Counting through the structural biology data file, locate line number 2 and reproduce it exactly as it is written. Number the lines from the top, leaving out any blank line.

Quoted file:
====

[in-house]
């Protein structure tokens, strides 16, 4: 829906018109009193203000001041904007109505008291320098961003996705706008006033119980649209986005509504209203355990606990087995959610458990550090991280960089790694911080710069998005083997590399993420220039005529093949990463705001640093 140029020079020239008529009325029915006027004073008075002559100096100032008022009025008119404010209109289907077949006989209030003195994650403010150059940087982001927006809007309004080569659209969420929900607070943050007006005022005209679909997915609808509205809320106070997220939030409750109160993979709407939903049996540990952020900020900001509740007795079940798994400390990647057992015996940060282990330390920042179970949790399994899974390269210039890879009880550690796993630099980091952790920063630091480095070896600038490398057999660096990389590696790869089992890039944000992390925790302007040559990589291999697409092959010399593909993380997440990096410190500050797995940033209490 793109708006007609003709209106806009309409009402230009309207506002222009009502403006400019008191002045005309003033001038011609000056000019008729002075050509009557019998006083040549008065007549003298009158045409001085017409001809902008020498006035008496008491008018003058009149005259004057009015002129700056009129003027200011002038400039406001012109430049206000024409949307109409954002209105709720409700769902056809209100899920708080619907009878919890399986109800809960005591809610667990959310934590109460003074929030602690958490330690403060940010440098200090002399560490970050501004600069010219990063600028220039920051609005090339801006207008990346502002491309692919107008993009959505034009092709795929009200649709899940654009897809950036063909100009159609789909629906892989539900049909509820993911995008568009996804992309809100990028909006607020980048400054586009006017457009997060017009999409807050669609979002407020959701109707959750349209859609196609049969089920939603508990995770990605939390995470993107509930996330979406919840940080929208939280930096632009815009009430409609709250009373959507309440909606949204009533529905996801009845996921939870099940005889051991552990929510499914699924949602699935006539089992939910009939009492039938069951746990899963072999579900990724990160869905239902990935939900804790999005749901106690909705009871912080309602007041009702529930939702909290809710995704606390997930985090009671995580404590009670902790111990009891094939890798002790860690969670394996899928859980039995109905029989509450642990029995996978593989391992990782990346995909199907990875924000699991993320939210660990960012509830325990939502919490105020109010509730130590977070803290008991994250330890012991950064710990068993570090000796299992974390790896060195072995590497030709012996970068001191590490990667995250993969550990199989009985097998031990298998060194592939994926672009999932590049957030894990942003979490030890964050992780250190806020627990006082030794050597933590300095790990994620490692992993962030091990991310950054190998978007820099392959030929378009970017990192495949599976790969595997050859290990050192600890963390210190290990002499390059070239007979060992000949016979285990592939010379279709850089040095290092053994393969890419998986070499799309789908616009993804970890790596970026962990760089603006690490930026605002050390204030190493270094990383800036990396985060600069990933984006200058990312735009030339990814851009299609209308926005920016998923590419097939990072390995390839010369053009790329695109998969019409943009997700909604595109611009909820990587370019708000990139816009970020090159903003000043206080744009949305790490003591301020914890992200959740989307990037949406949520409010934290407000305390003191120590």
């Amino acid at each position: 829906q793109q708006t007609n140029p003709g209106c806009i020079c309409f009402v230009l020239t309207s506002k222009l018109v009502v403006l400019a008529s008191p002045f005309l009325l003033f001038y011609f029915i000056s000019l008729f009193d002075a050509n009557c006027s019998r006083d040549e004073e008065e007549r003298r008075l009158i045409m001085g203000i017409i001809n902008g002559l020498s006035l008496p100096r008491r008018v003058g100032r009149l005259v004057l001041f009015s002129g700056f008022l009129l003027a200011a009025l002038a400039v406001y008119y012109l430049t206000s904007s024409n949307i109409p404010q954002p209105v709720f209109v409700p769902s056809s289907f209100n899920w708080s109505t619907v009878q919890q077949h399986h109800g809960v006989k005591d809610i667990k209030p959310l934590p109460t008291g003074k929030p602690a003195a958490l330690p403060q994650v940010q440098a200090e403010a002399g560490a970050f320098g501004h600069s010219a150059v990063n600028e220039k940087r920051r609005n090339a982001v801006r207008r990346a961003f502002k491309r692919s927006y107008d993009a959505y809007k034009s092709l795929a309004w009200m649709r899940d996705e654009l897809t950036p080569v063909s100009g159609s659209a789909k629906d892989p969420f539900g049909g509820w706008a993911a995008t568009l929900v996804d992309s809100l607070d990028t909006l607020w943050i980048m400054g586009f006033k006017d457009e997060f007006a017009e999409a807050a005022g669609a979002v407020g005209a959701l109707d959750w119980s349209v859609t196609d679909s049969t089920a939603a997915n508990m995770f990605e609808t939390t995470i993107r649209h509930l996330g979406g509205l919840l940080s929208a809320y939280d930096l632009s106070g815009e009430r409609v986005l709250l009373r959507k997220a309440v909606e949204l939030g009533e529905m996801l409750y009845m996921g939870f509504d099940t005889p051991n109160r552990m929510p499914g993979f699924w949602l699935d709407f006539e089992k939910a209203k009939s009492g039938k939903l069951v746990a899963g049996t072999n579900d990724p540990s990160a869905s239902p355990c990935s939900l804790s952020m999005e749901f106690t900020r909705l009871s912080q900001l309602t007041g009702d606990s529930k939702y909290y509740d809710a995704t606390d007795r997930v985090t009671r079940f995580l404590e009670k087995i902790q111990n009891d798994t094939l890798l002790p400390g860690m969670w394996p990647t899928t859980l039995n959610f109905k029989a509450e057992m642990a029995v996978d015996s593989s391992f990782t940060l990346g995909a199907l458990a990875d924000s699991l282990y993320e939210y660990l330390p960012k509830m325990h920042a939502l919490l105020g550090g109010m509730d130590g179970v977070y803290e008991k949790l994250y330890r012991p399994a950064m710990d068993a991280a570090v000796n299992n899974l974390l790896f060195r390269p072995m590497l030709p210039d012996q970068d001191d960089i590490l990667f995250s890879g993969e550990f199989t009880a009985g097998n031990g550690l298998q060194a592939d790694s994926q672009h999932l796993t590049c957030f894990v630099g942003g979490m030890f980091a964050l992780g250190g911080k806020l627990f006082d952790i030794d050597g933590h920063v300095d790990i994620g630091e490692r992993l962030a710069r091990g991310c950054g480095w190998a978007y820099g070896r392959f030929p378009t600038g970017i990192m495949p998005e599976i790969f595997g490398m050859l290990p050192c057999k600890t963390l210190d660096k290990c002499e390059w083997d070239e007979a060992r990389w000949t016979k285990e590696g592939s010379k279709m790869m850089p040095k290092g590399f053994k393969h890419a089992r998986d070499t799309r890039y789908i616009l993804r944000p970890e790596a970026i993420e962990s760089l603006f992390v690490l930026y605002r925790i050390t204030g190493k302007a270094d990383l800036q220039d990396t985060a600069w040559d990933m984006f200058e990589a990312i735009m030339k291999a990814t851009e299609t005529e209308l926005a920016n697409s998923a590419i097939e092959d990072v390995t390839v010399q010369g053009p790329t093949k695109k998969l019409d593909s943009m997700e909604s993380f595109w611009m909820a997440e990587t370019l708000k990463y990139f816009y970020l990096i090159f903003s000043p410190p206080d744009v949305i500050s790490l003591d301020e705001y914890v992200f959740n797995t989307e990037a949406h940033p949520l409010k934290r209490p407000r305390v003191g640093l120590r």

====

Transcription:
């Protein structure tokens, strides 16, 4: 829906018109009193203000001041904007109505008291320098961003996705706008006033119980649209986005509504209203355990606990087995959610458990550090991280960089790694911080710069998005083997590399993420220039005529093949990463705001640093 140029020079020239008529009325029915006027004073008075002559100096100032008022009025008119404010209109289907077949006989209030003195994650403010150059940087982001927006809007309004080569659209969420929900607070943050007006005022005209679909997915609808509205809320106070997220939030409750109160993979709407939903049996540990952020900020900001509740007795079940798994400390990647057992015996940060282990330390920042179970949790399994899974390269210039890879009880550690796993630099980091952790920063630091480095070896600038490398057999660096990389590696790869089992890039944000992390925790302007040559990589291999697409092959010399593909993380997440990096410190500050797995940033209490 793109708006007609003709209106806009309409009402230009309207506002222009009502403006400019008191002045005309003033001038011609000056000019008729002075050509009557019998006083040549008065007549003298009158045409001085017409001809902008020498006035008496008491008018003058009149005259004057009015002129700056009129003027200011002038400039406001012109430049206000024409949307109409954002209105709720409700769902056809209100899920708080619907009878919890399986109800809960005591809610667990959310934590109460003074929030602690958490330690403060940010440098200090002399560490970050501004600069010219990063600028220039920051609005090339801006207008990346502002491309692919107008993009959505034009092709795929009200649709899940654009897809950036063909100009159609789909629906892989539900049909509820993911995008568009996804992309809100990028909006607020980048400054586009006017457009997060017009999409807050669609979002407020959701109707959750349209859609196609049969089920939603508990995770990605939390995470993107509930996330979406919840940080929208939280930096632009815009009430409609709250009373959507309440909606949204009533529905996801009845996921939870099940005889051991552990929510499914699924949602699935006539089992939910009939009492039938069951746990899963072999579900990724990160869905239902990935939900804790999005749901106690909705009871912080309602007041009702529930939702909290809710995704606390997930985090009671995580404590009670902790111990009891094939890798002790860690969670394996899928859980039995109905029989509450642990029995996978593989391992990782990346995909199907990875924000699991993320939210660990960012509830325990939502919490105020109010509730130590977070803290008991994250330890012991950064710990068993570090000796299992974390790896060195072995590497030709012996970068001191590490990667995250993969550990199989009985097998031990298998060194592939994926672009999932590049957030894990942003979490030890964050992780250190806020627990006082030794050597933590300095790990994620490692992993962030091990991310950054190998978007820099392959030929378009970017990192495949599976790969595997050859290990050192600890963390210190290990002499390059070239007979060992000949016979285990592939010379279709850089040095290092053994393969890419998986070499799309789908616009993804970890790596970026962990760089603006690490930026605002050390204030190493270094990383800036990396985060600069990933984006200058990312735009030339990814851009299609209308926005920016998923590419097939990072390995390839010369053009790329695109998969019409943009997700909604595109611009909820990587370019708000990139816009970020090159903003000043206080744009949305790490003591301020914890992200959740989307990037949406949520409010934290407000305390003191120590």